Press Release: Four Groups and 50,000 Petitioners Urge Congress to Oppose Auto Loan Discrimination

Today ColorOfChange, Working Families, Center for Popular Democracy and Americans for Financial Reform (AFR) delivered over 50,000 petitions urging Congress not to pass H.R. 1737, which would block the Consumer Financial Protection Bureau (CFPB) from working to fight discrimination in car loans.

The groups delivered their petitions to the offices of House Majority Leader Paul Ryan, Minority Leader Nancy Pelosi, and Representative G.K. Butterfield, chair of the Congressional Black Caucus.

If you’re a person of color taking out a car loan, odds are you’ll pay a significantly higher interest rate than you would if you were white. Since 2013, the Consumer Bureau has begun to tackle this long-neglected, well-documented problem, both through enforcement and by issuing a guidance on fair lending law compliance for lenders working with dealerships to finance auto purchases. H.R. 1737 would invalidate the guidance and impose burdensome and unnecessary new procedures exclusively on the CFPB’s ability to address this issue. On Monday, at least 65 consumer rights, civil rights and advocacy groups, including ColorOfChange, Working Families, AFR and CPD will deliver a letter opposing H.R. 1737 and urging members of Congress to vote ‘no.’ A similar letter, co-signed by the Leadership Conference on Civil and Human Rights and 18 other civil rights groups, was submitted in September.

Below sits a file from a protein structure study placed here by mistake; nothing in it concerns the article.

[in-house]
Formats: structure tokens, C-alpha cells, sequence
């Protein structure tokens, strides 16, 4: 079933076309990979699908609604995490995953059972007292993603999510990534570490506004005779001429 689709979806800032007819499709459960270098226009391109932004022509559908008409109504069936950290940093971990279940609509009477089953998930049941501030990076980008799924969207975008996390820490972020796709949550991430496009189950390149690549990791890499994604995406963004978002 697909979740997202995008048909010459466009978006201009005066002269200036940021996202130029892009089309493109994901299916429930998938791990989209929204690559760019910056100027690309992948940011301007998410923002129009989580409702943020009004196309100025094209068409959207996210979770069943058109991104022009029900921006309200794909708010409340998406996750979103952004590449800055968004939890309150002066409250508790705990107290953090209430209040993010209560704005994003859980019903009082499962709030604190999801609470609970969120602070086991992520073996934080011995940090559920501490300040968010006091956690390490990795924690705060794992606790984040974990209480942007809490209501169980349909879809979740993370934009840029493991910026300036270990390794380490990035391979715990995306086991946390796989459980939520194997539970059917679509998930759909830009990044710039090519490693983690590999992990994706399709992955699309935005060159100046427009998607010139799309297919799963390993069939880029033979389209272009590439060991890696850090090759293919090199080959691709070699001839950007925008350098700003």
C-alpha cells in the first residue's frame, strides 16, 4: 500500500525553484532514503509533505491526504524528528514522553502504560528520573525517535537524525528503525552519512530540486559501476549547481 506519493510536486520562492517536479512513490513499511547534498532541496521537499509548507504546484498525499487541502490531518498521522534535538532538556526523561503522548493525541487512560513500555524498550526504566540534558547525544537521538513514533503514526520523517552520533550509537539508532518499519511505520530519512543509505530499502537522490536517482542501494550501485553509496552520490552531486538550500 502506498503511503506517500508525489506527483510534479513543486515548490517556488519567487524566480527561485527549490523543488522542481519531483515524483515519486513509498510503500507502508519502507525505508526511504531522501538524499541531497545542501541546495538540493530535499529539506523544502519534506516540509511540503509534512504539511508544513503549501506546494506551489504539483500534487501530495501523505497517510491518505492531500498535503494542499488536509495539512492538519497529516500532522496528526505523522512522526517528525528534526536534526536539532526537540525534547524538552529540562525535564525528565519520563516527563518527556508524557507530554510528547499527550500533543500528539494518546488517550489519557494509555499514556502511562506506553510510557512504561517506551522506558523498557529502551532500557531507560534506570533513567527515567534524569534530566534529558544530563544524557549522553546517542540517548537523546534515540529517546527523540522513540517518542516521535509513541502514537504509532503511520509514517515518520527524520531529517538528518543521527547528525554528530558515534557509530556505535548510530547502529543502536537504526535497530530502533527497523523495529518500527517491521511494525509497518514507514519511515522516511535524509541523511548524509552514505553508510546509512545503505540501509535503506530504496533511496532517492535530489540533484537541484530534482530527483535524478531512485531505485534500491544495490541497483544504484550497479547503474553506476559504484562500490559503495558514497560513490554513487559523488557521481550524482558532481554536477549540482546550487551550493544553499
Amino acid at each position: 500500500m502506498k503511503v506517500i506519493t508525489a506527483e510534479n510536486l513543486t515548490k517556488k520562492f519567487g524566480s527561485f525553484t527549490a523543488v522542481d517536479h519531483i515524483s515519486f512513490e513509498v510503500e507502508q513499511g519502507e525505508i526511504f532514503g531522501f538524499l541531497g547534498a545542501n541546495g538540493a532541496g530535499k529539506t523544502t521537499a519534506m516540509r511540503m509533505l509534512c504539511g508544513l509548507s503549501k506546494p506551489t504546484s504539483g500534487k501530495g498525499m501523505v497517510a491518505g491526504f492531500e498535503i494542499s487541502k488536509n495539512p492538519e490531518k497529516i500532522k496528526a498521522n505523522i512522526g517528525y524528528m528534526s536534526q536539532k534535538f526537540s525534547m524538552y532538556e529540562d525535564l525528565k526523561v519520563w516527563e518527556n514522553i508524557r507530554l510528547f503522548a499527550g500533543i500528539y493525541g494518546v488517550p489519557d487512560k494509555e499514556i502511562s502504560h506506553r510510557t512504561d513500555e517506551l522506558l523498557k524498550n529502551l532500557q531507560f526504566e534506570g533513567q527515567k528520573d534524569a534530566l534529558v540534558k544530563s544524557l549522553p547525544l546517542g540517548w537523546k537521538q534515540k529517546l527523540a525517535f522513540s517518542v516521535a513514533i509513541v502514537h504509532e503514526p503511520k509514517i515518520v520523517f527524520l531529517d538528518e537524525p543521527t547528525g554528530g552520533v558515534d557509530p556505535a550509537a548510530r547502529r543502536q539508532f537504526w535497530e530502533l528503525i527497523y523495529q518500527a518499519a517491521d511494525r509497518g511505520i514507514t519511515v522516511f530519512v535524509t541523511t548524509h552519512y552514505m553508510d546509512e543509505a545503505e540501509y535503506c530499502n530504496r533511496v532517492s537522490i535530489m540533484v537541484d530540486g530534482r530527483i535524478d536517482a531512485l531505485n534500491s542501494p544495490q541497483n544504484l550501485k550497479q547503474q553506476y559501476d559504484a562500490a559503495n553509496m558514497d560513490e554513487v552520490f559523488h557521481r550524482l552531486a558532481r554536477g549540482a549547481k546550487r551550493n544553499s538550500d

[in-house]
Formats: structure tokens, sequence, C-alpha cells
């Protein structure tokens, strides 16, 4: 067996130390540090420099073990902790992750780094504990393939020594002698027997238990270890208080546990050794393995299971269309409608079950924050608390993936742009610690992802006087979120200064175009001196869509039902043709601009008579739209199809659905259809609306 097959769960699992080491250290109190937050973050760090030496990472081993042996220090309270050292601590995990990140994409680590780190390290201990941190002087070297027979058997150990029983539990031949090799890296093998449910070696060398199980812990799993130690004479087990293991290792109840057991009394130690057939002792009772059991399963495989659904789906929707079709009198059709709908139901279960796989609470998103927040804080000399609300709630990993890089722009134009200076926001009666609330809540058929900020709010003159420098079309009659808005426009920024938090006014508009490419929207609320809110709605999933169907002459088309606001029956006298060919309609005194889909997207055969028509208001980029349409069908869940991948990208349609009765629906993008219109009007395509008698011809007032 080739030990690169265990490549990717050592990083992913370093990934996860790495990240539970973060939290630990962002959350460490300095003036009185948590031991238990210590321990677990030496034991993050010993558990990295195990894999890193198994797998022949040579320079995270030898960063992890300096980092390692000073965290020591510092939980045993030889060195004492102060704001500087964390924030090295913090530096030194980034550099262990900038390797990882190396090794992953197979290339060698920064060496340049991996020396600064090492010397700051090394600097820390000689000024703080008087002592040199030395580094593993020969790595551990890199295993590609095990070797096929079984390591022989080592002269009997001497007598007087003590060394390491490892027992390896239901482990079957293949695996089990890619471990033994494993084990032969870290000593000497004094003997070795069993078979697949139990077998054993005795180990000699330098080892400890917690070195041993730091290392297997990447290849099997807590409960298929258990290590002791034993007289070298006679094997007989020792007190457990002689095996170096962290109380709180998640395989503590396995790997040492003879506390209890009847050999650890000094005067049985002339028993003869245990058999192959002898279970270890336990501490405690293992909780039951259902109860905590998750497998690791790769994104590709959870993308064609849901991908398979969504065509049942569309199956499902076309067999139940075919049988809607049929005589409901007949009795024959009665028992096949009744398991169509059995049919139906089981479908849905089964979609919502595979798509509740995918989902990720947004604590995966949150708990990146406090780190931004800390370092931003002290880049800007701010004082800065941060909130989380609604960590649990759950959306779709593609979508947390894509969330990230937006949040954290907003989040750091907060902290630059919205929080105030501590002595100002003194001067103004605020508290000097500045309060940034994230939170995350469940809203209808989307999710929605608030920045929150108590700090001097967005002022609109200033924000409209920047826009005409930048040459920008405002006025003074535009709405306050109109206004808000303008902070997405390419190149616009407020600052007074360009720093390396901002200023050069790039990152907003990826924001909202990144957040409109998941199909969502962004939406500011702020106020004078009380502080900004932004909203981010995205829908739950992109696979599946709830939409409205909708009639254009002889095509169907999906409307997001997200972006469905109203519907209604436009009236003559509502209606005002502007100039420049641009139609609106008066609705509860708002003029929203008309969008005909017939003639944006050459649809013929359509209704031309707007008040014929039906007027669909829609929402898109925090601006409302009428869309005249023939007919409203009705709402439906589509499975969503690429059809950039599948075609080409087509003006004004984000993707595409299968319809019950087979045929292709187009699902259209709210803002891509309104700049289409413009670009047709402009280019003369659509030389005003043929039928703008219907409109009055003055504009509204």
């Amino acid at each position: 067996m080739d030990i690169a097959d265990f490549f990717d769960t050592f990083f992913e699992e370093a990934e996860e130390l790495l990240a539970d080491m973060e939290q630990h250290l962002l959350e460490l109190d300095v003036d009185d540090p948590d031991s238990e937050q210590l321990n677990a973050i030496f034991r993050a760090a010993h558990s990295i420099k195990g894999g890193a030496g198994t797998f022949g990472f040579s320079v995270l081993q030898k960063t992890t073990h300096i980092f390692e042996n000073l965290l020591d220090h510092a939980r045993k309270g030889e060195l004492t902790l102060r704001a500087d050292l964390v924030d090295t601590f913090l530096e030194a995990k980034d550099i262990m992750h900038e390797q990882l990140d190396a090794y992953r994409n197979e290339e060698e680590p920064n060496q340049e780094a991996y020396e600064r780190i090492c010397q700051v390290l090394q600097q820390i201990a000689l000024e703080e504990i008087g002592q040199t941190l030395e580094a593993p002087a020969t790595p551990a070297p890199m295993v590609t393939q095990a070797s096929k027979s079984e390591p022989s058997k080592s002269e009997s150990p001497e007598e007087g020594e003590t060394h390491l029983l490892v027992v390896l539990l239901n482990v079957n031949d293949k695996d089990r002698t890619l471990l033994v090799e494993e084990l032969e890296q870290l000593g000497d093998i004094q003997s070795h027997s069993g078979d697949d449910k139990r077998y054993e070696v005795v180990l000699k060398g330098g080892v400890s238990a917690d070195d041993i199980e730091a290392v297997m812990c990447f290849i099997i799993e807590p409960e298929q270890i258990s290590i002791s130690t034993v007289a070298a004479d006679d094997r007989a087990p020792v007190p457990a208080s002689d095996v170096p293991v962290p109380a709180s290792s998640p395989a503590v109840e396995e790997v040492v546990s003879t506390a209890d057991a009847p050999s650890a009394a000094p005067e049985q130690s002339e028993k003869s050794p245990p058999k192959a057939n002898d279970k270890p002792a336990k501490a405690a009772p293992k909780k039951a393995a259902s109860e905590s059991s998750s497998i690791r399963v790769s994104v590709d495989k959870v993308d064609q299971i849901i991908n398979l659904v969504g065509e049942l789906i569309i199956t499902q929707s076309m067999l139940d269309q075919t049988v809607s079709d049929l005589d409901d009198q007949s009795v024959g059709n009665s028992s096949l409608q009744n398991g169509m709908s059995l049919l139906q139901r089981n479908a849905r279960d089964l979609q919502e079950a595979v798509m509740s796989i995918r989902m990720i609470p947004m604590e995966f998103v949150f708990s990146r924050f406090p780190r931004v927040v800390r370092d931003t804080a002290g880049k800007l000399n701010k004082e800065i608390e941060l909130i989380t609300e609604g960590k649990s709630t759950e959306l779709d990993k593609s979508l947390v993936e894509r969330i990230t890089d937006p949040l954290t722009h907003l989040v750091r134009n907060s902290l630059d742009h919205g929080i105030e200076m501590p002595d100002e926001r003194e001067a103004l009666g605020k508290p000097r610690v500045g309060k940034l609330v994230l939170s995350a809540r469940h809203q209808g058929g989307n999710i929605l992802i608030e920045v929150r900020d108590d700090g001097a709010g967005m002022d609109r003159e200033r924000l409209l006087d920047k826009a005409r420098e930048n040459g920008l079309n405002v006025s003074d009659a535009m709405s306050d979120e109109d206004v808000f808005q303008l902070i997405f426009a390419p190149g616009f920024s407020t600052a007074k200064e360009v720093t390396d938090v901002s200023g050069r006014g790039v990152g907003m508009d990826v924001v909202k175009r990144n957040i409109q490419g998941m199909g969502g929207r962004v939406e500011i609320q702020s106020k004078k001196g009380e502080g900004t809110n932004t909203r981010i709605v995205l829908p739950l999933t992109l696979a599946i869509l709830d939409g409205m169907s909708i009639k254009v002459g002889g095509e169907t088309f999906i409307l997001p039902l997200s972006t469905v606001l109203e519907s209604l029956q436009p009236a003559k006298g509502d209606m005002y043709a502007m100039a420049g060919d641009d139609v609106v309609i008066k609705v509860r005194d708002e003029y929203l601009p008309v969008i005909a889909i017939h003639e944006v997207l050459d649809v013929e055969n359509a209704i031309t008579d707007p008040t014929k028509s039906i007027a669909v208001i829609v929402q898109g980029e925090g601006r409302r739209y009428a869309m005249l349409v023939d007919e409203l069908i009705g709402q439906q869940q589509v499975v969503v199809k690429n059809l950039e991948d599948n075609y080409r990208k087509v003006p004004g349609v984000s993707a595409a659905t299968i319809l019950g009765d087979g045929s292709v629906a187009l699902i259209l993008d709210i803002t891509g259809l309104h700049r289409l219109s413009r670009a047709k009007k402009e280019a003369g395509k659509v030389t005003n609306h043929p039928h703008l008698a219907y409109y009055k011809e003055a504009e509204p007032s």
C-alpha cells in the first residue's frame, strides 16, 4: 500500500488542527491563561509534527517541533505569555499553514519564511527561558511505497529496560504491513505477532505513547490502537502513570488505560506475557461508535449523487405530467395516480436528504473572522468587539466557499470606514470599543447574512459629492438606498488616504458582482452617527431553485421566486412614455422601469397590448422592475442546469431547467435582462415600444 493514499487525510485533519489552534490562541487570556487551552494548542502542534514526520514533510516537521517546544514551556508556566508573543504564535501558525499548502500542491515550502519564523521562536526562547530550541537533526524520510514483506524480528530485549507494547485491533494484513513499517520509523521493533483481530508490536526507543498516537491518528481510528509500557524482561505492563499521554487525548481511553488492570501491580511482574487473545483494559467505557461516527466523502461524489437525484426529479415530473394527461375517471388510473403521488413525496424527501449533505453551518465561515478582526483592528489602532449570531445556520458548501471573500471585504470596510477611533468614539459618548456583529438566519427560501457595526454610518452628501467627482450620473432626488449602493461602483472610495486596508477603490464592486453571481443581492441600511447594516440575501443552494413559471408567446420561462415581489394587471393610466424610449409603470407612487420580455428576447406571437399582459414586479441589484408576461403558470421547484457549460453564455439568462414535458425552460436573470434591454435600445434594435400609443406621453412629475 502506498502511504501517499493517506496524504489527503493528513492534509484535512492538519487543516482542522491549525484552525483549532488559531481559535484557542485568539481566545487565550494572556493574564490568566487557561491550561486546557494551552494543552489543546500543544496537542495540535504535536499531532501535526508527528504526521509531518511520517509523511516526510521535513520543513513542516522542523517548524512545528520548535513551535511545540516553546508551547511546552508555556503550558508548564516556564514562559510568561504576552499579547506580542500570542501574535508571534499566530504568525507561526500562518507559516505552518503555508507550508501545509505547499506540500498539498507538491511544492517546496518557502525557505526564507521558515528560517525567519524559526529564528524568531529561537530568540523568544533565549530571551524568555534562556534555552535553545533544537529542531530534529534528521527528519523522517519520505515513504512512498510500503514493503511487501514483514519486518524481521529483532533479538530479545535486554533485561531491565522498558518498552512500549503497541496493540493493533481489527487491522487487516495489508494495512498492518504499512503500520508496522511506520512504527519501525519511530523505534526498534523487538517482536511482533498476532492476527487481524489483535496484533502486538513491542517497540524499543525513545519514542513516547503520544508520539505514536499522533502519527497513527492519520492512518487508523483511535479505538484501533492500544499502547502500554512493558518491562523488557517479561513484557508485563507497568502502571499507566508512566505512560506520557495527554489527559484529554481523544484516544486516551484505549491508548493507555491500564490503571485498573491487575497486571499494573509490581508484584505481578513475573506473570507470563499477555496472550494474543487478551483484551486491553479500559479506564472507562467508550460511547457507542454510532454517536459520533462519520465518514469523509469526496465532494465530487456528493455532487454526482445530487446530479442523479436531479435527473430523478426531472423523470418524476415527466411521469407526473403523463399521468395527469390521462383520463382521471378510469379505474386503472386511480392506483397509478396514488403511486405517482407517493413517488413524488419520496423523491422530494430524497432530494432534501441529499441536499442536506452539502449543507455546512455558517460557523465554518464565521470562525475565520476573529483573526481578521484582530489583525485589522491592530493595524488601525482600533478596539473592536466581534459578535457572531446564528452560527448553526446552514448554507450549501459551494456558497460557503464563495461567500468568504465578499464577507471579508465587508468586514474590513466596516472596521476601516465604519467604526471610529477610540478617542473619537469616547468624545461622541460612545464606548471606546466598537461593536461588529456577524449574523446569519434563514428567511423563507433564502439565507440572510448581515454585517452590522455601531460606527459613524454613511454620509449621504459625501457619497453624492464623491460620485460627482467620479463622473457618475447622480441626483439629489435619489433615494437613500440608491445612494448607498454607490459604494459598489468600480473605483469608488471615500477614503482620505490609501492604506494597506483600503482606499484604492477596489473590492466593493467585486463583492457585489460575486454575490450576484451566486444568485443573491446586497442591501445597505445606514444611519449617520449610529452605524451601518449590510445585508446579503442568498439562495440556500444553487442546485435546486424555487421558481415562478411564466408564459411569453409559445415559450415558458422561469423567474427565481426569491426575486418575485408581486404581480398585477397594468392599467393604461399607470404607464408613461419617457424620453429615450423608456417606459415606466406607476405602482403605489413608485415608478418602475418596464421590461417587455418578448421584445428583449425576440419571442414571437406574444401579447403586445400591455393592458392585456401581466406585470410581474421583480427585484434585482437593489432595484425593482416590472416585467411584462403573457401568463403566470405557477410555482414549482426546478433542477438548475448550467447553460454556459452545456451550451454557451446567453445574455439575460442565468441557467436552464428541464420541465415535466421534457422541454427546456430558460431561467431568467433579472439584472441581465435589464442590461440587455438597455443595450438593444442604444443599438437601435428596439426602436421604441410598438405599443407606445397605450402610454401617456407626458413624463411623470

Rashad Robinson, Executive Director of ColorOfChange said, “We applaud the CFPB for its proactive approach in communicating existing law, and Congress should do everything in its power to ensure that the CFPB is able to continue doing its job. This is yet another example that reveals how hard-working Black and Brown people are being stripped of their economic rights by systems that are meant to support all consumers. This bill has flown under the radar for most, but we want our elected representatives to know that we are watching.”

Dan Cantor, National Director of Working Families, said: “Congress needs to decide between protecting families of color or protecting dirty lenders. That hardly seems like a hard choice for ethical people, and you have to hope that includes a majority of Congress.”

Reuben Hayslett, National Online Campaigner for Working Families, said, “Congress is about to face a big choice: will they take the wrong turn on auto loans with this bill? We need to let the CFPB protect families of color when shopping for a car. Will Congress take directions from auto lenders who profit off discriminatory lending?”

The CFPB has partnered with the Department of Justice to win settlements on behalf of Black, Latino, and Asian and Pacific Islander customers who were charged higher interest rates on car loans than white customers with similar financial profiles. So far, Ally Bank, Honda, and Fifth Third Bank have agreed to pay a combined $140 million in fines and restitution to overcharged consumers.

View the ColorOfChange petition here.